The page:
Book Review: A World Between by Robert Herzog @robertmherzog #RBRT #SciFi

A world betweenHow could I resist reading a sci-fi book which has a blurb saying, “Parts of the world are disappearing…”? The premise is exciting: bits of our world are just gone – a part of a beach, a swath of African savannah, a wall in the Grand Canyon. The well-drawn characters who discover these phenomena are compelling, and the descriptive talent of the author is truly awesome – beautiful, colorful, lyrical.

Eventually news of these individual events makes its way via circuitous and political avenues to the United Nations, where the allocation of money which can be diverted to investigate the phenomenon gets the ball rolling.

Simple, yes? Hardly. This book is packed with expositions on fractal geometry, quantum physics, philosophy, civic and corporate politics, psychology, religion – all wonderfully written but heavy on minutiae. In many ways, it reminded me of Umberto Eco’s In the Name of the Rose. I think the book will appeal to people whose roots lie in these various disciplines, but I freely admit that much of the physics and math lost me, and there were parts where I turned the pages to get back to the story line. At least I understand Shrodinger’s cat and the Heisenberg Principle!

The protagonist is a young woman, Susan Corporell, who works for the UN in Africa, fighting a losing battle with local government to provide donated food to starving populations. She sees one of the first manifestations of the phenomenon and it is she who finds a physicist and mathematician, David Altaforce, with the drive and supreme intelligence to try to determine the cause of the “disappearances.”

The great mystery is not only who is behind them, but how it’s being done, and the solution will boggle you. The plot is wonderful, with lots of twists and turns, and the characters are colorful and three dimensional.

Herzog is a truly gifted writer, and this book will appeal to readers who are looking for a dense, intelligent story packed with musings and observations on far more than just the story line.

About the author:

Robert HerzogRobert Herzog was an entrepreneur in the worlds of energy, environment, digital media, the internet and health care for over thirty years, while keeping alive his writing hopes. He’s had stories and poems published in Solstice Literary Magazine, Toasted Cheese, Downstate Story Magazine, Straylight Literary Arts Magazine, and South Jersey Underground, and made an award-winning short film, “Flights.”

He was a physics major until he read Nietzsche, a political philosopher who became an entrepreneur engaged with the great issues of his time, from energy and the environment to technology and health care, and this translates into his first book. He has also climbed another height, Mt. Kilimanjaro. This book is the culmination of decades of dreams.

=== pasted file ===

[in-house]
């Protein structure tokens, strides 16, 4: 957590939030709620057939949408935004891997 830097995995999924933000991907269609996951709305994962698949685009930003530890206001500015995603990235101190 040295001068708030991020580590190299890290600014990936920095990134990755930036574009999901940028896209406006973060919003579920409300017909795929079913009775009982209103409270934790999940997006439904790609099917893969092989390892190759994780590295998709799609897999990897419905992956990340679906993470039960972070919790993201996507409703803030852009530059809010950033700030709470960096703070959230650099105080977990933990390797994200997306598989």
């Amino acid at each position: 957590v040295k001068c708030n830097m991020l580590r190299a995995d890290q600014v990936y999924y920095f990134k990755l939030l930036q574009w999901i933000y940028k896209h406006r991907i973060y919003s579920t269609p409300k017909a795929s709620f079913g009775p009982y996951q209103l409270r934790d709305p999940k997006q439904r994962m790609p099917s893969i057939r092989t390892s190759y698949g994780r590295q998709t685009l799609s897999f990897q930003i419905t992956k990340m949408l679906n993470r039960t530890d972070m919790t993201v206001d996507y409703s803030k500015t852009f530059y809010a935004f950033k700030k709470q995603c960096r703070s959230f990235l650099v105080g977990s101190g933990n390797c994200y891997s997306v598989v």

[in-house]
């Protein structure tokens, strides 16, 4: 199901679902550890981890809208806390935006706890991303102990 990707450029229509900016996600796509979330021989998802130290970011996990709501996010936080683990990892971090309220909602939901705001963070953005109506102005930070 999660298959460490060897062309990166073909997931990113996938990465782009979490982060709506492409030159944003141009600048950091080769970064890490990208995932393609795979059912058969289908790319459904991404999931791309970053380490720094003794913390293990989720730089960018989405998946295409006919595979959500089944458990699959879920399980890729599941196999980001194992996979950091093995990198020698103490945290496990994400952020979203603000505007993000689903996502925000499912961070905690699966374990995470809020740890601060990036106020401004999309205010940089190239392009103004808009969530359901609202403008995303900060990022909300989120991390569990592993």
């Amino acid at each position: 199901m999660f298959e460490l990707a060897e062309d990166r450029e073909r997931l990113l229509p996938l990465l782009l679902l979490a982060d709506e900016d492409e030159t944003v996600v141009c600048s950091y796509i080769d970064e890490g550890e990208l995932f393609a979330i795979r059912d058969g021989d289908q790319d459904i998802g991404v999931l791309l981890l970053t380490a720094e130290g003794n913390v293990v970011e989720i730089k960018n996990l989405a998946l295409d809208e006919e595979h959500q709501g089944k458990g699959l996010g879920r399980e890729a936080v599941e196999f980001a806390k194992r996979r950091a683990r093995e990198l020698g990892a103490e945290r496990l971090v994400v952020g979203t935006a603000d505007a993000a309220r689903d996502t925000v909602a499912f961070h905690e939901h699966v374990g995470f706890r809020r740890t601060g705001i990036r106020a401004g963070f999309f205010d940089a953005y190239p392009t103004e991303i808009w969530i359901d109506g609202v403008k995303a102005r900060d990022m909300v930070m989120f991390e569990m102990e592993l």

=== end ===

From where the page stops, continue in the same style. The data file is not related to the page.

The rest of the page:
You can find the author at: and

on twitter @HerzogIND

and Facebook:



15 thoughts on “Book Review: A World Between by Robert Herzog @robertmherzog #RBRT #SciFi”

  1. Sounds like a very clever book, although a bit involved for my tastes! (I have left an Amazon review for you, Noelle. Now – onto Death By Pumpkin!)

      1. After Finnegans Wake, I am wary of things that might upset my poor little brain! I loved yours, though – really nicely done and kept me guessing. I thought for a minute Rhe’s husband might have been in on it… but I’d best not say anything more for fear of spoilers 🙂

  2. It does sound intriguing! But I’m trying not to add anything to my TBR list which now stands at 495. Maybe I should only add when I’ve taken something off it? Looks like my ‘currently-reading’ will suddenly get very long….
    BTW if you enjoyed that, see if you can track down ‘October the First is Too Late’ by Fred Hoyle. It’s c 1970. One of my all-time favourites.

    1. One of Rosie’s reviewers gave it a one star and didn’t finish reading it, which kind of sunk the reviews. If you look on Amazon, the reviews are all five star. I’m somewhere in the middle, This book will appeal to a certain swath of readers, but not everyone. I think I’m somewhere in the middle, largely because I wanted to get on with the story and not worry about the physics I didnt understand.

  3. This sounds like a book I would absolutely LOVE! I was an astronomy major first, and one of my good friends in college was a some kind of fluid dynamics physics major, concentrating on aerodynamics, so hopefully I won’t get too lost in some parts. (We launched many a homemade bottle and kit rockets in college, lol!)

  4. Interesting. I have read reviews that say this is brilliant, others that say it’s pretentious, unreadable waffle. The diversity of opinions never fails to amaze me!!!

  5. Yup, and I fall squarely in the middle. This guy can write – he is a descriptive lyricist. But I did get lost in the scientific minutiae and some of his mental meanderings. Great story, though.

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